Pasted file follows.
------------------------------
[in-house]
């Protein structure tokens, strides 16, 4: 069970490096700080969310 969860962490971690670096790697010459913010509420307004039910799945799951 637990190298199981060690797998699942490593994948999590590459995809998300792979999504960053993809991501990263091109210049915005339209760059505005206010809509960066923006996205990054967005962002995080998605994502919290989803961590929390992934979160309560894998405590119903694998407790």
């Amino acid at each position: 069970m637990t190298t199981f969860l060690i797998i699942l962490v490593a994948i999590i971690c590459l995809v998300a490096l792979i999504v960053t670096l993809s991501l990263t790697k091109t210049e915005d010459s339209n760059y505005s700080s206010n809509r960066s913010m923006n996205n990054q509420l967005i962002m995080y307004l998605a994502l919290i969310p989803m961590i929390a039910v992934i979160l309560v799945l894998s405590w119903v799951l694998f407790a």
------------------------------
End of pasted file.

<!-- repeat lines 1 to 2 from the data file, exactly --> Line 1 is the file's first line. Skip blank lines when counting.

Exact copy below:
[in-house]
């Protein structure tokens, strides 16, 4: 069970490096700080969310 969860962490971690670096790697010459913010509420307004039910799945799951 637990190298199981060690797998699942490593994948999590590459995809998300792979999504960053993809991501990263091109210049915005339209760059505005206010809509960066923006996205990054967005962002995080998605994502919290989803961590929390992934979160309560894998405590119903694998407790």